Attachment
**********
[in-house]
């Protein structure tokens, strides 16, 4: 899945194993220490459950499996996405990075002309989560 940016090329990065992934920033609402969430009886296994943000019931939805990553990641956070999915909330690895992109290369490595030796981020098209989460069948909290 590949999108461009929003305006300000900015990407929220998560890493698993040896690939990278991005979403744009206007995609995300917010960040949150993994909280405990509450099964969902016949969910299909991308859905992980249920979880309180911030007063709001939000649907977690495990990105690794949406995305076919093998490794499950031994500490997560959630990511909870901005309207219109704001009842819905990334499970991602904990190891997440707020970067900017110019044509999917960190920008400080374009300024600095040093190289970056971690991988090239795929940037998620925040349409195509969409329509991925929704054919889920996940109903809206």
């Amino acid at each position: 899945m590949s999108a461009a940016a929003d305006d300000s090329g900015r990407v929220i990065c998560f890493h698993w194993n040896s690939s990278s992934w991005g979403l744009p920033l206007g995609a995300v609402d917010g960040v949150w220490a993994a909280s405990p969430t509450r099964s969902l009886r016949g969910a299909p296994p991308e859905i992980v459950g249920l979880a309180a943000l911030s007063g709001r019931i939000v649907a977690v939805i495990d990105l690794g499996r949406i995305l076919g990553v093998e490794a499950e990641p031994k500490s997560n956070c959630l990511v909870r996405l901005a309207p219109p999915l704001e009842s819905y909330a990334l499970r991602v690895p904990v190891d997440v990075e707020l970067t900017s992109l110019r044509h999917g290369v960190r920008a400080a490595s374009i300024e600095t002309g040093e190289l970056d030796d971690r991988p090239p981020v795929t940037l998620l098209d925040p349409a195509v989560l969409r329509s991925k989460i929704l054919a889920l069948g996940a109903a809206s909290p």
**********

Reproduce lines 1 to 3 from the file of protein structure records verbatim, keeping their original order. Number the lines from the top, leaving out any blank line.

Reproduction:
[in-house]
């Protein structure tokens, strides 16, 4: 899945194993220490459950499996996405990075002309989560 940016090329990065992934920033609402969430009886296994943000019931939805990553990641956070999915909330690895992109290369490595030796981020098209989460069948909290 590949999108461009929003305006300000900015990407929220998560890493698993040896690939990278991005979403744009206007995609995300917010960040949150993994909280405990509450099964969902016949969910299909991308859905992980249920979880309180911030007063709001939000649907977690495990990105690794949406995305076919093998490794499950031994500490997560959630990511909870901005309207219109704001009842819905990334499970991602904990190891997440707020970067900017110019044509999917960190920008400080374009300024600095040093190289970056971690991988090239795929940037998620925040349409195509969409329509991925929704054919889920996940109903809206």
């Amino acid at each position: 899945m590949s999108a461009a940016a929003d305006d300000s090329g900015r990407v929220i990065c998560f890493h698993w194993n040896s690939s990278s992934w991005g979403l744009p920033l206007g995609a995300v609402d917010g960040v949150w220490a993994a909280s405990p969430t509450r099964s969902l009886r016949g969910a299909p296994p991308e859905i992980v459950g249920l979880a309180a943000l911030s007063g709001r019931i939000v649907a977690v939805i495990d990105l690794g499996r949406i995305l076919g990553v093998e490794a499950e990641p031994k500490s997560n956070c959630l990511v909870r996405l901005a309207p219109p999915l704001e009842s819905y909330a990334l499970r991602v690895p904990v190891d997440v990075e707020l970067t900017s992109l110019r044509h999917g290369v960190r920008a400080a490595s374009i300024e600095t002309g040093e190289l970056d030796d971690r991988p090239p981020v795929t940037l998620l098209d925040p349409a195509v989560l969409r329509s991925k989460i929704l054919a889920l069948g996940a109903a809206s909290p």